An expert in peace and security has urged African leaders to put in place measures for early warning signals on threats to peace and violent extremism on the continent.
A senior research fellow at the Kofi Annan International Peace-Keeping Training Center (KAIPTC) Emmanuel Ening observed that the failure to detect threats to peace and find solutions to them early enough were the causes of conflict escalation in Africa.
Ening said this in his keynote address at the opening of the two-day Kofi Annan Peace and Security forum themed; “Peace Operations in the Context of Violent Extremism in Africa.”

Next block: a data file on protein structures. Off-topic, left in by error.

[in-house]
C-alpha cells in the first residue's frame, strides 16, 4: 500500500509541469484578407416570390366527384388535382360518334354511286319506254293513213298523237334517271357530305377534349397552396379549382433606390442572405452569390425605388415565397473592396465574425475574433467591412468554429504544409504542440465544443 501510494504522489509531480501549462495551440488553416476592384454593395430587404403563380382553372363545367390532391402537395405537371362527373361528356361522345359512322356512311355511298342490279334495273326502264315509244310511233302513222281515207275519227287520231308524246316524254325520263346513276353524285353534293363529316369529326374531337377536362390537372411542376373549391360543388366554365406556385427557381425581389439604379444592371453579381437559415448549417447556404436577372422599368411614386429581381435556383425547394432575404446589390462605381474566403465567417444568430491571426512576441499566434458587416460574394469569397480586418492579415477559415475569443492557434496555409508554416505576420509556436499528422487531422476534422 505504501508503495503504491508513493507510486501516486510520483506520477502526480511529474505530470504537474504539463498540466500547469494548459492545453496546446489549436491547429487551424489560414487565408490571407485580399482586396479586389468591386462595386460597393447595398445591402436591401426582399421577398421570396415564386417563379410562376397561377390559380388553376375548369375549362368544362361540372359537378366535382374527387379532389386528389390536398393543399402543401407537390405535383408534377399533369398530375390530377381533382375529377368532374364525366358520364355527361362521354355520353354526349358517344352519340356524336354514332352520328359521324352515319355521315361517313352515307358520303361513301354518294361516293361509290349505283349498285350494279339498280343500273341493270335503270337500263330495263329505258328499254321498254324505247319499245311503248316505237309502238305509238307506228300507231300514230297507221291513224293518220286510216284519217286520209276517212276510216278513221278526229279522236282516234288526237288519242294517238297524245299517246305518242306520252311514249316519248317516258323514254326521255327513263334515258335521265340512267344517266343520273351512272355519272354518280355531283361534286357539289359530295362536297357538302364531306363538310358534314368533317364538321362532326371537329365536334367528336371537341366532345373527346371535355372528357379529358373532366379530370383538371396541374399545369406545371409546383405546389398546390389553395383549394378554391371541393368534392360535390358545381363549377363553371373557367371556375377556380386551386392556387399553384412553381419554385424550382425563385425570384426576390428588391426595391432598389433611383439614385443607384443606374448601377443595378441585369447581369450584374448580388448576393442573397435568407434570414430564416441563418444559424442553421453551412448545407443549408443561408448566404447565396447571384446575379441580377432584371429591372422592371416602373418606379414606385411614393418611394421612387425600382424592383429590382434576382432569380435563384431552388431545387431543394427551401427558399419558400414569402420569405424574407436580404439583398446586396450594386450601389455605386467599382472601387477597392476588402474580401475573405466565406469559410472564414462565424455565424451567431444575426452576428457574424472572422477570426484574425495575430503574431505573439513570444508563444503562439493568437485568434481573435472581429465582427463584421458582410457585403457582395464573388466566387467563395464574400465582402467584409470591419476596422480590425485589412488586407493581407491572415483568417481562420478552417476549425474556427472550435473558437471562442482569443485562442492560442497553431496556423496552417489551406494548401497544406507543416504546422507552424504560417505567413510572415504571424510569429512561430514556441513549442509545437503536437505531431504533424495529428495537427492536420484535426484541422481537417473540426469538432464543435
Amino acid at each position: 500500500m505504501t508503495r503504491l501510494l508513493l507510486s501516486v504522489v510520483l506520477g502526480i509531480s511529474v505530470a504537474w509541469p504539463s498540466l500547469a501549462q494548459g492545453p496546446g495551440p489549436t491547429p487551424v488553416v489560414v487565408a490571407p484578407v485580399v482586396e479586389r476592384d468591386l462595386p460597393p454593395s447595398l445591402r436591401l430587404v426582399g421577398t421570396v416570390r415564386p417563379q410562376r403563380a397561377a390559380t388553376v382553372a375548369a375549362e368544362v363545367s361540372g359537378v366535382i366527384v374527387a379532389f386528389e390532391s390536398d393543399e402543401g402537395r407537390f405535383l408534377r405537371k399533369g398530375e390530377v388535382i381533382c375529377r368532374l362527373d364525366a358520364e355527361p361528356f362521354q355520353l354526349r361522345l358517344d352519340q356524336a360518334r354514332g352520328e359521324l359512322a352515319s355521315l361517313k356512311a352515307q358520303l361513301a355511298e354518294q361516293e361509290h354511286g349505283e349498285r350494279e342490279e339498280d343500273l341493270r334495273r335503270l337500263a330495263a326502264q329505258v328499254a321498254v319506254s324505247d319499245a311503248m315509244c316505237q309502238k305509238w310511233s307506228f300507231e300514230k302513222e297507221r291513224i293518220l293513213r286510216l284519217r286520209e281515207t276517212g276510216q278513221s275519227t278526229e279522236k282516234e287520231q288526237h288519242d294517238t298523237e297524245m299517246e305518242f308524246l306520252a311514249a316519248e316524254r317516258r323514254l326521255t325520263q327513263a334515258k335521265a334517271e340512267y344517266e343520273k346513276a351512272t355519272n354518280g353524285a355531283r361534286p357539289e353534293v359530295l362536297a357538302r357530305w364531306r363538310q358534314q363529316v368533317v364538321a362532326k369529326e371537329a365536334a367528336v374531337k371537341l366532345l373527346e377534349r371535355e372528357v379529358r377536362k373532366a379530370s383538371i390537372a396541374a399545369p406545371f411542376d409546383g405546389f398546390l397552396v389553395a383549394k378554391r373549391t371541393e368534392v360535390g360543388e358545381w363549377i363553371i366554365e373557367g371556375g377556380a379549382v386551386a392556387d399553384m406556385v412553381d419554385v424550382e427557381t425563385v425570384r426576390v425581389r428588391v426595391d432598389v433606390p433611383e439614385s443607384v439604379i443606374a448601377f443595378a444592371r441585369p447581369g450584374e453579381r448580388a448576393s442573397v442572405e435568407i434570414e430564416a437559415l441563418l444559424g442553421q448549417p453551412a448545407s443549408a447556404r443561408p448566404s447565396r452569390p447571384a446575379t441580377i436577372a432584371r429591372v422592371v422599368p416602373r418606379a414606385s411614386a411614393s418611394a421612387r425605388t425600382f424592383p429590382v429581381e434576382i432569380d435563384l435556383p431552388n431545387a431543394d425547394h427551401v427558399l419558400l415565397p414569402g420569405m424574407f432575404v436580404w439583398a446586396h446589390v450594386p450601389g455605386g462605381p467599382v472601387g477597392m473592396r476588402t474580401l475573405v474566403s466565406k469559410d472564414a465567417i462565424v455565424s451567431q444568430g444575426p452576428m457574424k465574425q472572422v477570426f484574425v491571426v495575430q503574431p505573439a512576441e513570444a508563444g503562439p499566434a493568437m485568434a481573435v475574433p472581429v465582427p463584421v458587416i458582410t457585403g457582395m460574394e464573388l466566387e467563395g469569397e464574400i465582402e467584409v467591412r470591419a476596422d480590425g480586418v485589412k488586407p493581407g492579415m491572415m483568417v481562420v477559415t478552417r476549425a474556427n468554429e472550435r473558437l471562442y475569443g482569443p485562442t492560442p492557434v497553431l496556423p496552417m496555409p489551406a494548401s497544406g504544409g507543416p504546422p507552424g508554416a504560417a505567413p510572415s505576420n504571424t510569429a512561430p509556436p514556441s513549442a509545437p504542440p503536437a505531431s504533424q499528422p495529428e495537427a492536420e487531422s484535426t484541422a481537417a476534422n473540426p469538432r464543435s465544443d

He said Africa’s governments and stakeholders in peace and security should detect signs of violent extremism and devise strategies to combat the menace.
One of the major security threats to peace and security on the continent, Ening said was hostage-taking.
“Intelligence gathering is critical to combat this menace since hostage-taking has become a business. We need to understand the challenge this poses to us and develop the skills needed in hostage negotiations,” Ening urged.
President Addo Dankwa Akufo-Addo said, “The United Nations agency responsible for the maintenance of international peace and security must step up its game to help fight violence and insecurity in Africa.”
Recounting effects of violent extremism in his country, a former president of Sierra Leone Paul Koroma urged that political intolerance must give way to political tolerance to end the vicious cycle of political violence.
Other leaders attending the forum are ex presidents of Liberia and Ghana Olusegun Obasanjo and John Dramani Maharaja. Enditem